We live in challenging times caused by the coronavirus diseases (Covid-19). When India imposed its lockdown, everyone extended full support for the move in the belief that we have to stand as you from the combat with the virus.
Since India is opening, it really is clear that this tactic to combat the virus failed to consider all Indians as you. A country of more than 1.3 billion people was locked down, at four hours’ notice, ignoring the needs of the migrant and poorest workers. The government’s response was included with an inherent class bias included in it. Had you been an Indian abroad, the national carrier was pressed into company to fly you back, even from countries for example China,? where the virus had already spread. I support this as an action any responsible country must take due to its citizens stranded abroad. Yet, migrant workers, stranded away from their homes and families, found themselves out from jobs without any money or food security.
I am from Padrauna in Kushinagar district in eastern Uttar Pradesh. Thousands of men leave this district annually to get function in the cities often leaving their families behind. Within times of the lockdown, Congress workers reported that lots of migrants from my district were stranded in numerous states. I create a helpline with my team. We were deluged with calls, as soon as we made the numbers public. All of them had one demand in common: Basic rations to get by. All their money was exhausted with the overnight shutdown of factories.
One of many saddest calls was from a small grouping of young boys stuck in central UP. Left with no wages, they had pooled together and sold three mobile phones to purchase food. Selling a mobile phone, the only relationship with their families, has become an action of ultimate desperation to thrive in these times.
The Congress Working Committee and president and also Rahul Gandhi warned the us government that the was transforming into a humanitarian crisis of unimaginable proportions. This is dismissed as carping by the Opposition.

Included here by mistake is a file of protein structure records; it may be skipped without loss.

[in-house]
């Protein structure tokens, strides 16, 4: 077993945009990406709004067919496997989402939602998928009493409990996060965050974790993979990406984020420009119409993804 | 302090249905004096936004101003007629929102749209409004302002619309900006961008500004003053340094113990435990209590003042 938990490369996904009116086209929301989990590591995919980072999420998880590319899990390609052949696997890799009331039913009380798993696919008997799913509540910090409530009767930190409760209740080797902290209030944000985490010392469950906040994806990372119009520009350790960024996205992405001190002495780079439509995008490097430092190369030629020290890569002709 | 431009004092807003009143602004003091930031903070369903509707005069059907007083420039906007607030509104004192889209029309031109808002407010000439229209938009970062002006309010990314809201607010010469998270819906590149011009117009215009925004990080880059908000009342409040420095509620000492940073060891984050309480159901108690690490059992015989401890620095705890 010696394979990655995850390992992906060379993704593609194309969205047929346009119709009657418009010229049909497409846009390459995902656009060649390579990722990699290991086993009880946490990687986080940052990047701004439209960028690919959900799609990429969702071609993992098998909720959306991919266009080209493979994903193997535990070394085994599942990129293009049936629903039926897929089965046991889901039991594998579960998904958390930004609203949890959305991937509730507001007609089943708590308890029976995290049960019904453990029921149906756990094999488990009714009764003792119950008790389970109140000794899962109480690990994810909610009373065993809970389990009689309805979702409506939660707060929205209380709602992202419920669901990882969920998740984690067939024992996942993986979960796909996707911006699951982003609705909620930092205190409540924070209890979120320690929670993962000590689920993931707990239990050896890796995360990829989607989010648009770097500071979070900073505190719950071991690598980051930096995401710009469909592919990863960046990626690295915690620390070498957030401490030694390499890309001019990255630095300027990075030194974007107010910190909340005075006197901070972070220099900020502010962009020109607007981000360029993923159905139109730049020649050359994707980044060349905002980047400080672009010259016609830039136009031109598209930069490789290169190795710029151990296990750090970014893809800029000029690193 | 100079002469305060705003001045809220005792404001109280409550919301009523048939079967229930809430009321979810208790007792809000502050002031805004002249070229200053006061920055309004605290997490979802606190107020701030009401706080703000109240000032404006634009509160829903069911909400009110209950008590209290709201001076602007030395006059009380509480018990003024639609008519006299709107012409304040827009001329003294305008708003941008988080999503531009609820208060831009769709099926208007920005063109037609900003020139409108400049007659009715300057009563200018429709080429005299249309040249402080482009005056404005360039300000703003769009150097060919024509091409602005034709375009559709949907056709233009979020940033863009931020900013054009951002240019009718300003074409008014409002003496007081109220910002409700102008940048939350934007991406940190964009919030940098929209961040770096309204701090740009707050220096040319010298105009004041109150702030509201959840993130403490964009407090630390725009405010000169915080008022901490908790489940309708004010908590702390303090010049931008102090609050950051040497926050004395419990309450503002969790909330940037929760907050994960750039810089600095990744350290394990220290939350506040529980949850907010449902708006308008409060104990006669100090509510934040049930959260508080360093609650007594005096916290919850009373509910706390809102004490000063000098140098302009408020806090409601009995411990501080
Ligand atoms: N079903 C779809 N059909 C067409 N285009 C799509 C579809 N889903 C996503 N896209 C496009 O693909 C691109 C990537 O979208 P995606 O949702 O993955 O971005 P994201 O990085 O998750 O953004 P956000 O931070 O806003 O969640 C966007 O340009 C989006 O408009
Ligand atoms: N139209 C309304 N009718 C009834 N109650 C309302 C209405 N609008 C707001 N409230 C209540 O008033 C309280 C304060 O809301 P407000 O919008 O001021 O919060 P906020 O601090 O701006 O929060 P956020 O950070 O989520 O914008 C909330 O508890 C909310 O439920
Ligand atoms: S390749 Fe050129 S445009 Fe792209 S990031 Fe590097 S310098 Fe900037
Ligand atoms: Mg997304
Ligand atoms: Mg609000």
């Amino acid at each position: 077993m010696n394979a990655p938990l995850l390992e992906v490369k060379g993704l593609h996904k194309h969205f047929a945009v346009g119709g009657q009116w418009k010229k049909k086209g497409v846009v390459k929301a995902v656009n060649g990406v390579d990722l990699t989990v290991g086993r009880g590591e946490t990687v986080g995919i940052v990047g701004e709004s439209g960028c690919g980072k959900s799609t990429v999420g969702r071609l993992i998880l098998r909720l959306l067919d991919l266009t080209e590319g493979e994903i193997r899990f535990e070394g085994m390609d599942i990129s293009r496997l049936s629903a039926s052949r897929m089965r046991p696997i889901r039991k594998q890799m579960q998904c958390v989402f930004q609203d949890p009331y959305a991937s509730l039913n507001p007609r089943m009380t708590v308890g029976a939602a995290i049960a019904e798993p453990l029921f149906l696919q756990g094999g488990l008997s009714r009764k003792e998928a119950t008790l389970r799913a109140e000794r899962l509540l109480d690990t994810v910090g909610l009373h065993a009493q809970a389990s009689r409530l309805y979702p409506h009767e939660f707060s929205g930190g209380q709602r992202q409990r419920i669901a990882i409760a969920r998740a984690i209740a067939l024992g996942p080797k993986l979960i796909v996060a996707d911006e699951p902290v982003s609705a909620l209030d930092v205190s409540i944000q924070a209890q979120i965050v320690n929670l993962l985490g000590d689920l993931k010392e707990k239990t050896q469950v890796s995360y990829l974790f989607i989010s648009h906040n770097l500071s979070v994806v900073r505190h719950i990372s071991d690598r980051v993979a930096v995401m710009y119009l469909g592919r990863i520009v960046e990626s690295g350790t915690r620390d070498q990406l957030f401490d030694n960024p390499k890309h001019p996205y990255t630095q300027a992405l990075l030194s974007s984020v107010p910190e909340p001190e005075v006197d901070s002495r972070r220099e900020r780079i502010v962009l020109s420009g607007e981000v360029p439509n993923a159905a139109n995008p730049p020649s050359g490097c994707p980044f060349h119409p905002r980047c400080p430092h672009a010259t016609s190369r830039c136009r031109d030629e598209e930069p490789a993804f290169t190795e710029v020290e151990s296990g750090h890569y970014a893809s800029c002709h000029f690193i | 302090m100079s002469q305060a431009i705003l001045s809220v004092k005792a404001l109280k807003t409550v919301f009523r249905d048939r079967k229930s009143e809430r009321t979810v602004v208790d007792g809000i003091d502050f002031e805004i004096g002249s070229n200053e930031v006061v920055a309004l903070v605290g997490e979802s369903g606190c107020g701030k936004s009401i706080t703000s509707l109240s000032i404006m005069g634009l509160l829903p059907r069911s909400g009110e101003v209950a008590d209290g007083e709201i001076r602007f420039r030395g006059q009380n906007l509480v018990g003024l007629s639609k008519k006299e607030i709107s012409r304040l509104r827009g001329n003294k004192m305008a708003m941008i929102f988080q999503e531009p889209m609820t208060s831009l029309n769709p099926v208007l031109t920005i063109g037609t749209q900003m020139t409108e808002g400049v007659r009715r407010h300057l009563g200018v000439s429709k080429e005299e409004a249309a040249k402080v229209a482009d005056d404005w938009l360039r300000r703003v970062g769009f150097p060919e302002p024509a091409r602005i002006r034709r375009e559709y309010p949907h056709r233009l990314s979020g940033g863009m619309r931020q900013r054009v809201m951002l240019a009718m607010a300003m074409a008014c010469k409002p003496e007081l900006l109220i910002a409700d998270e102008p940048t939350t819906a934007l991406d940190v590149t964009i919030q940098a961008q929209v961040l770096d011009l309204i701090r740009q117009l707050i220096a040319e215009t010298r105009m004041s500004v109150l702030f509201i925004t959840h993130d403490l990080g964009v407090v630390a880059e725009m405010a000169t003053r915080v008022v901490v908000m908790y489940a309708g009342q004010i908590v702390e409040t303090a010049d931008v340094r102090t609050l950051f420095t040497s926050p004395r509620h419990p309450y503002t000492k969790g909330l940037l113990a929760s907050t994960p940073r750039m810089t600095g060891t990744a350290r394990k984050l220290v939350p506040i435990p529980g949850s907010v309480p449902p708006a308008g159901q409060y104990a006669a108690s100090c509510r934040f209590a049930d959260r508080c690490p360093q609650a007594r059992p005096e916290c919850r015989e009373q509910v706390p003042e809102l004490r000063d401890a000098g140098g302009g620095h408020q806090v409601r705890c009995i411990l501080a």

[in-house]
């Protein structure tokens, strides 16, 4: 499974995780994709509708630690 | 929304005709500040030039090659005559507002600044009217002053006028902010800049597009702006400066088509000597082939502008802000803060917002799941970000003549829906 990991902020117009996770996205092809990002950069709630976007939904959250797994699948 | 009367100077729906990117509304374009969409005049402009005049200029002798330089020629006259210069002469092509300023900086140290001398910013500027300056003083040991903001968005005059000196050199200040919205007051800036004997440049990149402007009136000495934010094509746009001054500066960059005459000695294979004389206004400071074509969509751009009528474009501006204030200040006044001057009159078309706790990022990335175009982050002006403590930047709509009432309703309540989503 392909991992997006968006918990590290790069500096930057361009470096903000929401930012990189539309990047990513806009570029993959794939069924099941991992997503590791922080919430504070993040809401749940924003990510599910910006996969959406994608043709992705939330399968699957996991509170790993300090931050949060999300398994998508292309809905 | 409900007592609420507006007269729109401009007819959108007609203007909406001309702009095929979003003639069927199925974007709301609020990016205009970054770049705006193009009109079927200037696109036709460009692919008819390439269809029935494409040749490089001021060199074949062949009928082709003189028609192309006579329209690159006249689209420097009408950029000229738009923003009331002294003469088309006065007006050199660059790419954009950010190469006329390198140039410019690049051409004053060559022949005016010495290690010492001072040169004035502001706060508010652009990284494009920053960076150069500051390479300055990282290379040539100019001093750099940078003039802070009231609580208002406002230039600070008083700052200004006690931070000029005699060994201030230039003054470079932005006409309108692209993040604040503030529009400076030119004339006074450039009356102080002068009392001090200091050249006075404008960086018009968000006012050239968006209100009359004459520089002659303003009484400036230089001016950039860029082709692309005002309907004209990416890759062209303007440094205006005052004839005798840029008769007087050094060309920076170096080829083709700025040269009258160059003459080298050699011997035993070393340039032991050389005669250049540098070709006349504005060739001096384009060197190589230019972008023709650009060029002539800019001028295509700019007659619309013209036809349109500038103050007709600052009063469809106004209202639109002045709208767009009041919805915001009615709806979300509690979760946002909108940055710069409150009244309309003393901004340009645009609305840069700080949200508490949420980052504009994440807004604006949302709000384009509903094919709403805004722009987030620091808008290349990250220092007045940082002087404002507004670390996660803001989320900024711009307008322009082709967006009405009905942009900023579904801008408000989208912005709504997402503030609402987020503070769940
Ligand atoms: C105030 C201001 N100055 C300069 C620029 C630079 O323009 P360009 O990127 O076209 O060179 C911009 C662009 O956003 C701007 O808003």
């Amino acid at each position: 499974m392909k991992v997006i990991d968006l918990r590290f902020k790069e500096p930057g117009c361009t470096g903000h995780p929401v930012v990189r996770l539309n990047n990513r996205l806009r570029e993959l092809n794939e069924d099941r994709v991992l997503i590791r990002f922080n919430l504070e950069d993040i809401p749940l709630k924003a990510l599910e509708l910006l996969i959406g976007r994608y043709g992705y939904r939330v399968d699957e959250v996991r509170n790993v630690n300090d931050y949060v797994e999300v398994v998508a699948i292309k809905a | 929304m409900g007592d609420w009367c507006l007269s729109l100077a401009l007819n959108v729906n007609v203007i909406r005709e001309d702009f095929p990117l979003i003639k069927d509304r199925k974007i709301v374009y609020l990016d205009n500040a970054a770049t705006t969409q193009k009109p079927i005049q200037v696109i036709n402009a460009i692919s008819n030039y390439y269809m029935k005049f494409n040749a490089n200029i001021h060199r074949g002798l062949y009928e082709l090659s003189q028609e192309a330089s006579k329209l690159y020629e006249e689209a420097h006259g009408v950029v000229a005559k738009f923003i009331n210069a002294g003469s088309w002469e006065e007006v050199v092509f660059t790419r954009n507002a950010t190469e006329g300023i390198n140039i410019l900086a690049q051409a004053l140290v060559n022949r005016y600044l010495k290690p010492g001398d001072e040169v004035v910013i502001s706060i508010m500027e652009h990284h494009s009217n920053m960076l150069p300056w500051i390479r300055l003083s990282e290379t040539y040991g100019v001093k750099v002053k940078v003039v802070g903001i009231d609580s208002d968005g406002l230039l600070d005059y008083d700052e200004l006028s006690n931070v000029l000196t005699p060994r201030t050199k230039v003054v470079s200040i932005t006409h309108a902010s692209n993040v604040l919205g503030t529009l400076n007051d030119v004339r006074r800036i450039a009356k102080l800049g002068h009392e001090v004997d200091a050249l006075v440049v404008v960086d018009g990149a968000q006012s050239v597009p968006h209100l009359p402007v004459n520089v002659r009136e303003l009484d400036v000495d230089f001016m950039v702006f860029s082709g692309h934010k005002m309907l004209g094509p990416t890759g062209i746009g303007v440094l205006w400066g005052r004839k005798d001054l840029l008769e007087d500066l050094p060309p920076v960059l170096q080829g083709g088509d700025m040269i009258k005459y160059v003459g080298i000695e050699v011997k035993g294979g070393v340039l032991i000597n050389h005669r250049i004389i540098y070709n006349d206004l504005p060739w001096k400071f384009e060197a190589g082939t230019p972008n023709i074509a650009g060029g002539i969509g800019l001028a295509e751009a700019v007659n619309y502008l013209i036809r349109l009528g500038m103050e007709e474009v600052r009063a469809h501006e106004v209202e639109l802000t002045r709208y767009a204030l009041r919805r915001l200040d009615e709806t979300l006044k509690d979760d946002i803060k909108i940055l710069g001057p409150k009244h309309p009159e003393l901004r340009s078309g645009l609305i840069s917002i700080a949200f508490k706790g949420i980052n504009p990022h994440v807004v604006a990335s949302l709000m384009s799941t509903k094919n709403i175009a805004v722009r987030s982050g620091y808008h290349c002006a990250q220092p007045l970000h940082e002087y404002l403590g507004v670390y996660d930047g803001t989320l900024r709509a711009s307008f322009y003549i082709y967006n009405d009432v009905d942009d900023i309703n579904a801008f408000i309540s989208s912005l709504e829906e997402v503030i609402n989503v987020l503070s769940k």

They have been crucial to nation-building, although the irony is, we have treated migrant workers as outsiders. The requirements were invisible to the people who made grand announcements, until they became available simply to walk about the very streets and highways that they had built, about the in the past to their homes.
During election campaigns, I actually have often gone to locations where there exists a dominance of folks from UP. They have all told me the same thing – they are considered outsiders who are good enough to build metros and skyscrapers, but not considered deserving even of habitable accommodations. They can be outside the safety net on most state government schemes since they don’t have domicile documents.
There are actually three constructive action points we have to consider urgently. One, we need a database of individuals working and living outside their states. For days on end, the point that they are working in the informal sector as contract labour has made them almost non-existent. This database would help you to accurately assess how many should be given food or shelter or transported in a crisis similar to this.
Two, the us government has recently taken the proposal put forward from the former United Progressive Alliance (UPA) government of one-nation, one-ration card. This has to be taken a step further. Workers with the identity document from another state should be able to access all government schemes and facilities from the central government or of your state where they are currently living. Also, workers off their states must be capable to vote where these are living. This will likely let them have political access and value on the local elected representative. Both Aadhaar as well as the Mahatma Gandhi National Rural Employment Guarantee Scheme are UPA government schemes. They need to certainly be strengthened.
Three, instituting labour reforms does not mean making it simpler to exploit workers. We have to now formulate a universal social security scheme for workers employing an authentic database. In reply to some recent public interest litigation in Gujarat, the state said only 7,512 of the estimated 2.25 million migrant workers were registered. The government has no accurate estimates of the numbers of migrant workers or their locations which explains the inadequate reply to their plight today.
The only silver lining in a dark cloud is that India’s urban residents seem to have finally woken up to the circumstances in which many of their fellow citizens are living. They have started to realise exactly how much these voiceless, faceless people give rise to their lives.
The most humbling conversation I have had over these last two months was using the father of a 19-year-old boy, Arjun Chauhan, who has come from my district. He was killed in the road accident in Auraiya, UP, on his way home at the back of a crowded truck. His father explained to me his son had left his village for the first time in the young life, just a few months ago, to earn a significant living for his and himself family. Will his death be viewed as a fall-out of your pandemic, the apathy of the State, or just another statistic to get forgotten? Most of all, will it be a awaken call to India’s policy makers?